15 September, 2006


That's what we call it back home when you're really tired, like when a day has thoroughly kicked your butt. Right now I am whupped. Did I make this whole job hunt thing sound easy? I guess I was being cocky. Let me outline my day for you:

I got up early and tried to dress as professionally as possible (considering that I had only brough camp-counseloresque clothes with me as I had thought that I was going to be a nanny, not a teacher) and caught the longest xe om ride of my life: from the top of District 1 to the bottom of District 7. By the end my butt hurt, I had grit in my eyes and my teeth, and I was hoping that my hair wouldn't be a birds' nest when I walked into my interview. So i spent more than two hours at this school, so perfectly did we mesh: they have been a school for about 4 years, they have a band teacher, a chorus teacher, and a dance teacher who all want to do collaborative productions but NO DRAMA TEACHER (are you seeing where I'm going with this?), brand new facilities, and a truly lovely administrative staff. The head of the school rocks. He likes me and wants to use me. BUT. The school year has already started (duh) and the whole semester is planned (as it should be), so he'll use me as a sub for this semester and then we'll try to get some part-time drama classes started in January. Exciting, huh? And not to get too excited yet, but this school pays extremely well and the other arts staff are creative and cool (like, really cool) and they want to have full time drama by next year. Oh dear me. So who knows. I don't know. I told them I haven't been here long enough to know what we're doing next year, and they respected that. Word. I sub next Friday ($80/day).

Then I rushed across to the other side of the city and met with Joke (pronounced like "yo-kah") who is opening her own pre-school/kindergarten, and you guys, we got along IMMEDIATLEY. She's got a great philosophy of education and a great vision for her school (not to mention the most fantastic huge house that's all set up and ready to go). It's like an open-minded teachers' dream come true. BUT. So far, she only has two students enrolled (it's a brand new school) for classes starting in October, and a teacher has been hired for that age group. If she gets any students to enroll between ages 3-5, I will have a job that pays per month more than 7 times what Kenny and I have to pay for rent (together, not split). Heeeeell yeah. So send enrolling thoughts out, cause that's the job I really want (since the International school can't use me yet).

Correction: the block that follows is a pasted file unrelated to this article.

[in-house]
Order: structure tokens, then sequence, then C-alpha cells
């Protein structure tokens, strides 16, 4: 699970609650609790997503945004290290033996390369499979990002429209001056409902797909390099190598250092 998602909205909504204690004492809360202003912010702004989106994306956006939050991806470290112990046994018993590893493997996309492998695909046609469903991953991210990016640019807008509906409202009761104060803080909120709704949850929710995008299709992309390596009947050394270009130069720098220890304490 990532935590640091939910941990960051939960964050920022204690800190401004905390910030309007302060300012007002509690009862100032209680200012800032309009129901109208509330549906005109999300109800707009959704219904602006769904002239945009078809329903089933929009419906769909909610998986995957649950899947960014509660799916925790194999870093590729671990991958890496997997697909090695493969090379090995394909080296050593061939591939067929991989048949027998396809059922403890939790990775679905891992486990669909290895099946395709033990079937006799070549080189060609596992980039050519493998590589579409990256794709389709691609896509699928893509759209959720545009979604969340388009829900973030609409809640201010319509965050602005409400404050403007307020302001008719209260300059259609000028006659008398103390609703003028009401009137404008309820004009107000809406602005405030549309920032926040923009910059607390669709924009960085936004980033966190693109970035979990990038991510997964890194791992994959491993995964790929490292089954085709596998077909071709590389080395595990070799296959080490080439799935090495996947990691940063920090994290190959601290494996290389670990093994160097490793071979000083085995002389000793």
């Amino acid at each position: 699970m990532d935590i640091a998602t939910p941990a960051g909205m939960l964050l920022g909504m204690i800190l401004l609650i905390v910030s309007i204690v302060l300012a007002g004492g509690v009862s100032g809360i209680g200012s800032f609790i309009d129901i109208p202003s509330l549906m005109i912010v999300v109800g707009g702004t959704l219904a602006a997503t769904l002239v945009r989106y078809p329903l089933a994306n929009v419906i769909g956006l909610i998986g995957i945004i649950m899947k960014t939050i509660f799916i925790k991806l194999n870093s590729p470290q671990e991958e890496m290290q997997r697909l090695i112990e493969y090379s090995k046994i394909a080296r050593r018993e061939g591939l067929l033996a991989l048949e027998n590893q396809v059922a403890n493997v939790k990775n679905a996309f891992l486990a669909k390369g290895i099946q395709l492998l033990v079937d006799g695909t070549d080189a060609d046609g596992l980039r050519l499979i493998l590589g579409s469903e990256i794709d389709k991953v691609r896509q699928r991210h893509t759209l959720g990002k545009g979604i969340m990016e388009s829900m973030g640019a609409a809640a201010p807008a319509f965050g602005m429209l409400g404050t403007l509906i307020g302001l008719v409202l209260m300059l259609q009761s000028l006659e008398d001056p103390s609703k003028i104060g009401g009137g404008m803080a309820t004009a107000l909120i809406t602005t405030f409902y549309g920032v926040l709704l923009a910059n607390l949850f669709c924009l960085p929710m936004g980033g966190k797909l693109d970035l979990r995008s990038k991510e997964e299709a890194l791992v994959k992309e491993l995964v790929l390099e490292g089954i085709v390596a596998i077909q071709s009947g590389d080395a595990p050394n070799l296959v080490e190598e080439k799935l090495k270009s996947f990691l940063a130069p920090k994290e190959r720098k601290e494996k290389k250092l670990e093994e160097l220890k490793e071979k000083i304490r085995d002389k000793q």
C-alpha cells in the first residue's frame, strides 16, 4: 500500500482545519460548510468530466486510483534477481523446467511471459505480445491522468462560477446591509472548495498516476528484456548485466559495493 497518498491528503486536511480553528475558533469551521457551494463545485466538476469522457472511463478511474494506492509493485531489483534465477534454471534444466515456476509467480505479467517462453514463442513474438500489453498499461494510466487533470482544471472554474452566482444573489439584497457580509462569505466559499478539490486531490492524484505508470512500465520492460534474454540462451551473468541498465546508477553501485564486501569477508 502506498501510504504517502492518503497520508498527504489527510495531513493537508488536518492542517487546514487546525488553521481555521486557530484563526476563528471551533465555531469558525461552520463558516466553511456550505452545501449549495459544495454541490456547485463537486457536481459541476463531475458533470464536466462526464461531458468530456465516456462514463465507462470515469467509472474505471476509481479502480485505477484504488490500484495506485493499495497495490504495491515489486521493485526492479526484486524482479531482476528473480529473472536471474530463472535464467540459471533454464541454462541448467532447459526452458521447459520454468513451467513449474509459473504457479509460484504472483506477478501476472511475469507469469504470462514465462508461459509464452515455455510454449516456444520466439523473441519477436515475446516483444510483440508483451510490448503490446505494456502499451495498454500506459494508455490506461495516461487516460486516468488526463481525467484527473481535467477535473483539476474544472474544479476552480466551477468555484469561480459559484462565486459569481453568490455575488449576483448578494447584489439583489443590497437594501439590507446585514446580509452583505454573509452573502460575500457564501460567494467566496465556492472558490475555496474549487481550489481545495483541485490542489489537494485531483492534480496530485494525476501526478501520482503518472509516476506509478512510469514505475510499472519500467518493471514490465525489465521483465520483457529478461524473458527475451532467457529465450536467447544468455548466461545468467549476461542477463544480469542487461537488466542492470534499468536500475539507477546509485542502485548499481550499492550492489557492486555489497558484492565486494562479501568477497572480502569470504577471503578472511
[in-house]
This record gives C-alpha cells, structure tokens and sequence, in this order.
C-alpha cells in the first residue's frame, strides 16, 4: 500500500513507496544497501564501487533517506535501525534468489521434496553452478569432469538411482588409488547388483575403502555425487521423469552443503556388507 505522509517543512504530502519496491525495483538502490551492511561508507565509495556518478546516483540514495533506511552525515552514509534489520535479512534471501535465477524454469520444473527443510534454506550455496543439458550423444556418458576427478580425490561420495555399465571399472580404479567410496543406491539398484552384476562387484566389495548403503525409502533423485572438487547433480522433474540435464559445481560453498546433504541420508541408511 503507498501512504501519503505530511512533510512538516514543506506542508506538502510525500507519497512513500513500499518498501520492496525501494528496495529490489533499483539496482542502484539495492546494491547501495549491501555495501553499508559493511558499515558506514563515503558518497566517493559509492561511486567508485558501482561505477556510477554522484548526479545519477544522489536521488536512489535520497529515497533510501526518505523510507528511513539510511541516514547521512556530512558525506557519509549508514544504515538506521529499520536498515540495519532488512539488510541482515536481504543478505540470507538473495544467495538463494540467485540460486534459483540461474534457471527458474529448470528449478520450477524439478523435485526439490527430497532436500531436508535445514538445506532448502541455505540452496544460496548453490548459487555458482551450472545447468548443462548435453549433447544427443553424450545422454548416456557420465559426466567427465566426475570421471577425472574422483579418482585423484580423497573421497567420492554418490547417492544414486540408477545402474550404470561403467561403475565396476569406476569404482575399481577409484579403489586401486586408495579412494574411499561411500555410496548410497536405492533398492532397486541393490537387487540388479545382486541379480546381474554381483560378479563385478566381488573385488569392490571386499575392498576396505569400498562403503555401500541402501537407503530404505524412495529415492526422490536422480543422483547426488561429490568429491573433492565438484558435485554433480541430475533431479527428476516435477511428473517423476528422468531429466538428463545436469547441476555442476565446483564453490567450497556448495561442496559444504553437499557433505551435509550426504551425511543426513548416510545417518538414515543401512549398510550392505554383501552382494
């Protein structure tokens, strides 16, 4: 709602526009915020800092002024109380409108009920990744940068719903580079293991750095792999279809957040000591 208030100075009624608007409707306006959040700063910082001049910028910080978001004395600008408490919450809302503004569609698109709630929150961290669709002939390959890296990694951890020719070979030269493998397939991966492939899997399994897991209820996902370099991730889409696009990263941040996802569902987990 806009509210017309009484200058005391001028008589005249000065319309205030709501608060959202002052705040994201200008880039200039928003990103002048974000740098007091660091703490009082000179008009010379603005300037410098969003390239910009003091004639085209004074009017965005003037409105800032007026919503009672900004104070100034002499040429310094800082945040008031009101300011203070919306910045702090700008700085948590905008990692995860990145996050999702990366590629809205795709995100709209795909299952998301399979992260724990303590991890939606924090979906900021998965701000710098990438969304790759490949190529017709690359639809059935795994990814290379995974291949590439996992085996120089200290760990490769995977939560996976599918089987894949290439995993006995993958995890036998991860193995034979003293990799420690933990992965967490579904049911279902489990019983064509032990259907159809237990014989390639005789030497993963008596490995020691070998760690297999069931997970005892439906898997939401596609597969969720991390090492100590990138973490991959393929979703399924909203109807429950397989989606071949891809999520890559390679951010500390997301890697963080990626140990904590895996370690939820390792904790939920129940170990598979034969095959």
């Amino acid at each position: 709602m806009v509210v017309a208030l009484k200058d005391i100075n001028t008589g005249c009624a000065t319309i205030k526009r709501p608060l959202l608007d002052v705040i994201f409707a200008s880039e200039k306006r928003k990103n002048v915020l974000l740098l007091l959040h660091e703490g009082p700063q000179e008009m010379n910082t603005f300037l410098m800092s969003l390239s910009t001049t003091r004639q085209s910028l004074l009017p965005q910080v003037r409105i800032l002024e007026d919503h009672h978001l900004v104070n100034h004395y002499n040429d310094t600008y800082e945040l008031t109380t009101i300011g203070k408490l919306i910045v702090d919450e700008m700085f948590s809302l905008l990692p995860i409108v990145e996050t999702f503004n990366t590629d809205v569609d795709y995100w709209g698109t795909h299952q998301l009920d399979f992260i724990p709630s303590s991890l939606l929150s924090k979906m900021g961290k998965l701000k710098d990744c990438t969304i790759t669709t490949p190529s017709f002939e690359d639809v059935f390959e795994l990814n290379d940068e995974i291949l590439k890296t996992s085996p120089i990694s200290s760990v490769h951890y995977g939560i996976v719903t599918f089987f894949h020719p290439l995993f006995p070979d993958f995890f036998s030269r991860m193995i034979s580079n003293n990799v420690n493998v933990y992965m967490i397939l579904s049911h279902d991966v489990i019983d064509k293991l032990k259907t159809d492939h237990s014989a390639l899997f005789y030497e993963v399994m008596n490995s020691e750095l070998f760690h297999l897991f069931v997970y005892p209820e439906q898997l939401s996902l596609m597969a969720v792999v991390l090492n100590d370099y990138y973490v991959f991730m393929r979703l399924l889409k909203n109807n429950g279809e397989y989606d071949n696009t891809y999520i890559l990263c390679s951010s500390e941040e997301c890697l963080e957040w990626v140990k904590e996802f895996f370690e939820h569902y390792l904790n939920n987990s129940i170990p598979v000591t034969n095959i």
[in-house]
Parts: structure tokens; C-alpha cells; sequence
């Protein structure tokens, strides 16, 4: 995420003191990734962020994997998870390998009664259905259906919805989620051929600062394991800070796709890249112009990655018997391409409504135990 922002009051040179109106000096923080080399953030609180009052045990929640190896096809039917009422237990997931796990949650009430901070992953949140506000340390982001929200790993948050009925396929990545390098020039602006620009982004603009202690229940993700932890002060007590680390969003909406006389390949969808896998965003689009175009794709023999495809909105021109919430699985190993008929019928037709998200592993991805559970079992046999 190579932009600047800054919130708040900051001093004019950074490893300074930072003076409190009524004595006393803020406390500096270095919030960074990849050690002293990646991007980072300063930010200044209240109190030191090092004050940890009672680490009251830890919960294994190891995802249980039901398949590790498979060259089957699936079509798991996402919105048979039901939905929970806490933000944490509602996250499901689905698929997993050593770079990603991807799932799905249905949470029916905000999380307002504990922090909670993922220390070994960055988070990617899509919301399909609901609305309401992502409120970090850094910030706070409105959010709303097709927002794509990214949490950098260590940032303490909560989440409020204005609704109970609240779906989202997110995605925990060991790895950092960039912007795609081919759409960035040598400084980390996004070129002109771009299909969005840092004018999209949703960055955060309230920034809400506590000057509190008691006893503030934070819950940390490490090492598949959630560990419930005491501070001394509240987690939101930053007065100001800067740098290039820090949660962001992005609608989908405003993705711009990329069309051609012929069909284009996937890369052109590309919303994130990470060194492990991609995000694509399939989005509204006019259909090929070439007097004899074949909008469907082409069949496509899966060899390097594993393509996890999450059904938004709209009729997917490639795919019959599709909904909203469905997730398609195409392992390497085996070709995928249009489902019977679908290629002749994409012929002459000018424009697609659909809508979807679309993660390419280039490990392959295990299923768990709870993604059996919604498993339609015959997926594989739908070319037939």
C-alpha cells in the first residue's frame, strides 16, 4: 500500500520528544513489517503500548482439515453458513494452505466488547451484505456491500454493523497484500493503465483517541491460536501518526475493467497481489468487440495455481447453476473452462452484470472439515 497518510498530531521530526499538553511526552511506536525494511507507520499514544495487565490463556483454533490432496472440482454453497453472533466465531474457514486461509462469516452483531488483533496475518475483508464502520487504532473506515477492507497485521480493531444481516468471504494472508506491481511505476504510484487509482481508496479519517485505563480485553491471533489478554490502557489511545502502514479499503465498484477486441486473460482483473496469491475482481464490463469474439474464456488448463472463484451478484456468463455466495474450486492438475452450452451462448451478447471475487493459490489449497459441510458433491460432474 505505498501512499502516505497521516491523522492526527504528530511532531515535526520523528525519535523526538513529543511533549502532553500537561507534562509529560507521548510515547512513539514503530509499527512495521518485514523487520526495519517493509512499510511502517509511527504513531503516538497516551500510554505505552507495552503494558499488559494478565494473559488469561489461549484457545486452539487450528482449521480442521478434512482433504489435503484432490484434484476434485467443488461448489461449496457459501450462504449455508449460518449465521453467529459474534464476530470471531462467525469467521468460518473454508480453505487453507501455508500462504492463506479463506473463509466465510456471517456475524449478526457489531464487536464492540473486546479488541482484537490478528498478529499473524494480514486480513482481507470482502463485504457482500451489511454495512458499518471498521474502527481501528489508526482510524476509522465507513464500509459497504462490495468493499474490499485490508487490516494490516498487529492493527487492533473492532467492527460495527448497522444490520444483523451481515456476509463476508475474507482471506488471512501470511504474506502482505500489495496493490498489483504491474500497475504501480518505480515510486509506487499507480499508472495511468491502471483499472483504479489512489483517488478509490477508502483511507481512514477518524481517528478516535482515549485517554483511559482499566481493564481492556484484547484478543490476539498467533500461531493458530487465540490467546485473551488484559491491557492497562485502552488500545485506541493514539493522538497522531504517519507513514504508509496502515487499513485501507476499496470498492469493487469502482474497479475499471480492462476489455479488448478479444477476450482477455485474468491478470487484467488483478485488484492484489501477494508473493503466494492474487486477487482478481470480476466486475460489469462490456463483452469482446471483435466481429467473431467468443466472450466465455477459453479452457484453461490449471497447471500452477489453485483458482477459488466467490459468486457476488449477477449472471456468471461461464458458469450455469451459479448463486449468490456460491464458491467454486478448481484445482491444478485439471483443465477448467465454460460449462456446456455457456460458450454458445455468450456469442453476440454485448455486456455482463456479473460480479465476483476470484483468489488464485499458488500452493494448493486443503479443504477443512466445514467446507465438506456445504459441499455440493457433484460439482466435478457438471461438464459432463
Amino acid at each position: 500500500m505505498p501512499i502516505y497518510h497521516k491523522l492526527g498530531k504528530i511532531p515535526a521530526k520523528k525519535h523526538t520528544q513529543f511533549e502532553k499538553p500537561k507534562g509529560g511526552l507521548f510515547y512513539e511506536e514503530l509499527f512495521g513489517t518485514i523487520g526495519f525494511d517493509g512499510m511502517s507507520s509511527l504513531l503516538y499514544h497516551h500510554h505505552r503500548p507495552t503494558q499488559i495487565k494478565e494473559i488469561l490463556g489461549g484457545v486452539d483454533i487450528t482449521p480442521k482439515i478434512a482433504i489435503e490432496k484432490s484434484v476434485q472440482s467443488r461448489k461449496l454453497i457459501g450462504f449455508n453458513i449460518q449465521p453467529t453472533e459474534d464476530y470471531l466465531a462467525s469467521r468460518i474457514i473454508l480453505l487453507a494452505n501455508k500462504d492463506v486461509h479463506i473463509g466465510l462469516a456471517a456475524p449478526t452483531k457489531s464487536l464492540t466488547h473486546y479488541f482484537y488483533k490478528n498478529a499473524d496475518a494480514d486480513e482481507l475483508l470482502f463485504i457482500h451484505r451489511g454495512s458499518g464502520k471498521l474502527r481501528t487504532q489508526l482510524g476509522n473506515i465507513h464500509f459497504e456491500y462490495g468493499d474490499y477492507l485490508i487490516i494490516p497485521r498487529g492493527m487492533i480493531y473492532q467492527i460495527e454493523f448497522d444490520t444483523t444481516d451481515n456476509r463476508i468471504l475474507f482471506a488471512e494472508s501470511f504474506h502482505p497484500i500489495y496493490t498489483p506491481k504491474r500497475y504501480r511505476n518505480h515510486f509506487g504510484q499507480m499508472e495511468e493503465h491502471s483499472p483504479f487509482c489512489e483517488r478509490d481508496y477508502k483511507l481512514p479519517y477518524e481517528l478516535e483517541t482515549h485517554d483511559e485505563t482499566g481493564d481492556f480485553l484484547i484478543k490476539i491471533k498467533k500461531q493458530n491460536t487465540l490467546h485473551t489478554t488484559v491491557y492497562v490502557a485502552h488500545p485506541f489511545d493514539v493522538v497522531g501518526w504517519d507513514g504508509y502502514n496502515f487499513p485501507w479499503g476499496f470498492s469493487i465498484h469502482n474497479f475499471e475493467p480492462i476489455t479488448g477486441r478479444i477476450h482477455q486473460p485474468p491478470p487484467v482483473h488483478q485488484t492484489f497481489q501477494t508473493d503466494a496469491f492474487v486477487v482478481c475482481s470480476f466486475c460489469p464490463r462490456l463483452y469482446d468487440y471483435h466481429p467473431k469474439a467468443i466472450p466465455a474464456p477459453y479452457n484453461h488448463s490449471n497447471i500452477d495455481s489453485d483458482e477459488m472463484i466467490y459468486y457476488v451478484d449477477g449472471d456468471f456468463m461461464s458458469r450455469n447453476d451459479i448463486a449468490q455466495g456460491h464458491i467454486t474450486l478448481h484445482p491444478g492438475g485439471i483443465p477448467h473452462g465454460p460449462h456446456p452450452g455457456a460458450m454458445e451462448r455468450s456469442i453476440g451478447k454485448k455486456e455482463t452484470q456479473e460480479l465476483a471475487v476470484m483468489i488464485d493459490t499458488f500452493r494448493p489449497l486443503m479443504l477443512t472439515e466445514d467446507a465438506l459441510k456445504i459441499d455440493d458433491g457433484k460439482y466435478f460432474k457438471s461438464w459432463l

Then I rushed over the the factory, as I will call it. These are the people who have got me doing demo lessons already. I guess I signed up, but I made sure I don;t have a contract or anything: I'm teaching one day for two hours next week, and 5 days (2 hours a day) a week starting the week after that. It's only in the afternoons, from 2-4, and I think I'd be getting $15 an hour, but I don't know yet. Bah. I kind of hated it today, but whatever. It'll keep my palm greased til one of the better schools calls.

La la la... I'm off to wander the streets so that I'm not home when the kids get here for their Chinese lesson. I think it's bubble-tea time, and then I need to hit the ATM (again).

I move tomorrow morning!


Joe said...

Just quietly, if anyone is keeping score in the Jessica vs. Saigon match, I think she is winning the round...

Does anyone disagree?

Patrick said...

Bubble tea? I tried that stuff in Maine (which probably means it wasn't made correctly anyway). It felt as though I was chewing on drowned gummy bears! But each to her own.

I love reading about your adventures in Saigon. It makes me feel a little better about trying to figure out my life in the country where I grew up and in a city where I've lived for years, but it's nowhere near as adventurous.

Sincerely Sarah Bellino (I'm writing from my boyfriend's account because I don't have one of my own.0

I'm on Flickr a lot.

Jessica K.. Get yours at bighugelabs.com/flickr